The effect was first observed and described by a Russian psychologist name Bluma Zeigarnik, a student of influential theorist Kurt Lewin. While sitting in a busy restaurant in Vienna, she noted that the waiters had better memories of unpaid orders. Once the bill was paid, however, the waiters had difficulty remembering the exact details of the orders.

Zeigarnik's Research

In a series of experiments, participants were asked to complete simple tasks such as placing beads on a string, putting together puzzles, or solving math problems. Half of the participants were interrupted partway through these tasks.

After an hour-long delay, Zeigarnik asked participants to describe what they had been working on. She discovered that those who had their work interrupted were twice as likely to remember what they had been doing as those who had actually completed the tasks.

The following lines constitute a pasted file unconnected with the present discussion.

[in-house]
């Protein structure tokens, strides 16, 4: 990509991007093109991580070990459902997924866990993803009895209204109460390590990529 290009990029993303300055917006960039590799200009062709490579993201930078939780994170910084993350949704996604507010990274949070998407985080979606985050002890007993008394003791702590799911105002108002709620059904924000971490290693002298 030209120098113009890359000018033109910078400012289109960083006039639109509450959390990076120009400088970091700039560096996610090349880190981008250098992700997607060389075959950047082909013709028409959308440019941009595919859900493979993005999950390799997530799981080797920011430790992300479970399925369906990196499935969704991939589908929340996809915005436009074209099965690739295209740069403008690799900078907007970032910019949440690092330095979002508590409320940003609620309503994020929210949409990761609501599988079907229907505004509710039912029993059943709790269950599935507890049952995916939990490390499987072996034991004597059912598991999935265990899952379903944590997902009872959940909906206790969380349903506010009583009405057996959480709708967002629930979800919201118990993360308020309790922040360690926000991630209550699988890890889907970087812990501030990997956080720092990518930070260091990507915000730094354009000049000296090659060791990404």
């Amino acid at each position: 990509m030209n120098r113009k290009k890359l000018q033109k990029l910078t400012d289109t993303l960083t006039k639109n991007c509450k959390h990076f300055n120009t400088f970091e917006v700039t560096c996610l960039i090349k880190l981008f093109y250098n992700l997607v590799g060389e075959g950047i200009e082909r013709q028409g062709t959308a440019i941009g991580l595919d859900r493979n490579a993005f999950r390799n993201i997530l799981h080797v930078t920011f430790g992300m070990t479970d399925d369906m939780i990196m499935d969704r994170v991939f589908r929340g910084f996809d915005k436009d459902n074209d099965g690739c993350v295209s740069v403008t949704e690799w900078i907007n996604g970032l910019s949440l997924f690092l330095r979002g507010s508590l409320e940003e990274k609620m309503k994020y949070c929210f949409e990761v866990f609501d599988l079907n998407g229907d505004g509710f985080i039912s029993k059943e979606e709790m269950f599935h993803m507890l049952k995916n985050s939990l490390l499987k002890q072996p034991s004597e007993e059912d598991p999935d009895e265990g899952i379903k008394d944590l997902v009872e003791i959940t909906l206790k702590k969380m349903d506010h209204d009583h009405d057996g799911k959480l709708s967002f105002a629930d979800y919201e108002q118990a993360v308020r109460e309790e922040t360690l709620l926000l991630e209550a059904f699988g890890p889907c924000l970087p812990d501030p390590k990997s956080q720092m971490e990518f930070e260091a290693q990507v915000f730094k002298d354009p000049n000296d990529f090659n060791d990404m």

In another version of the experiment, she found that adult participants were able to remember the unfinished tasks 90 percent more often than they did the finished tasks. Zeigarnik's initial studies were described in a paper titled "On Finished and Unfinished Tasks" published in 1927.

Further Research Exploring the Effect

During the 1960s, memory researcher John Baddeley further explored these findings in an experiment. Participants were given a limited period of time to solve a set of anagrams. When they could not solve the anagram before the time was up, they were given the word answer.

When the participants were later asked to recall the word in the anagrams, they showed better memory for the words that they had not solved. This supports Zeigarnik's finding that people have a better memory for unfinished or interrupted information.